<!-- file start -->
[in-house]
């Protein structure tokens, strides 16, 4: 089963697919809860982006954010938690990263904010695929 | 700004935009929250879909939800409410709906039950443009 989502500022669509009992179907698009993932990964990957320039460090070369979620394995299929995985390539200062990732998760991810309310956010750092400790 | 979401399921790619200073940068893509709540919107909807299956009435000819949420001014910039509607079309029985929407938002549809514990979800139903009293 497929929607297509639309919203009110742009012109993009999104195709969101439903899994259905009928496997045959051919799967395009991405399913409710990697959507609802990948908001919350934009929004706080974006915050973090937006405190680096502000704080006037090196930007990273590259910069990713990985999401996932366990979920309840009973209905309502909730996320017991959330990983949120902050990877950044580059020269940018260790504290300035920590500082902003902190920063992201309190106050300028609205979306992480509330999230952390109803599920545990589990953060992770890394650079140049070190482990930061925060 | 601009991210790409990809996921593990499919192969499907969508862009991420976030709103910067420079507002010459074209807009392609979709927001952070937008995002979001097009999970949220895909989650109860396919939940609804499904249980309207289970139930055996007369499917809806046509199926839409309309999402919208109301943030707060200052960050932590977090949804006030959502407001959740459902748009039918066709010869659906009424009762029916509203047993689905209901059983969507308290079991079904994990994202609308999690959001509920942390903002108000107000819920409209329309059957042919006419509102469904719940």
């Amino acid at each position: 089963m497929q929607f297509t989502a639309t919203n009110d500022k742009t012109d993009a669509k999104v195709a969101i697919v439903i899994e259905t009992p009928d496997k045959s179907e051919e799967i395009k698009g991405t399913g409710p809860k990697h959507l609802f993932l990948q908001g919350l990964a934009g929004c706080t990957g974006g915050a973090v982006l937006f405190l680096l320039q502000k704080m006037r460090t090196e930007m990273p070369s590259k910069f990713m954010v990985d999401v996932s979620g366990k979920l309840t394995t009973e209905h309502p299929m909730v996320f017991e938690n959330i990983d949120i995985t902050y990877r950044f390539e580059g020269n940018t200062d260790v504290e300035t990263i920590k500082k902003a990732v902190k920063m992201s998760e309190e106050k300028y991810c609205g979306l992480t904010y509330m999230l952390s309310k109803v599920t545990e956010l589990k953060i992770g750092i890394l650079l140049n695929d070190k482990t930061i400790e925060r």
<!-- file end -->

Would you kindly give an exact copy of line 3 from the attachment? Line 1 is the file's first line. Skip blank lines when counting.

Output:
């Amino acid at each position: 089963m497929q929607f297509t989502a639309t919203n009110d500022k742009t012109d993009a669509k999104v195709a969101i697919v439903i899994e259905t009992p009928d496997k045959s179907e051919e799967i395009k698009g991405t399913g409710p809860k990697h959507l609802f993932l990948q908001g919350l990964a934009g929004c706080t990957g974006g915050a973090v982006l937006f405190l680096l320039q502000k704080m006037r460090t090196e930007m990273p070369s590259k910069f990713m954010v990985d999401v996932s979620g366990k979920l309840t394995t009973e209905h309502p299929m909730v996320f017991e938690n959330i990983d949120i995985t902050y990877r950044f390539e580059g020269n940018t200062d260790v504290e300035t990263i920590k500082k902003a990732v902190k920063m992201s998760e309190e106050k300028y991810c609205g979306l992480t904010y509330m999230l952390s309310k109803v599920t545990e956010l589990k953060i992770g750092i890394l650079l140049n695929d070190k482990t930061i400790e925060r």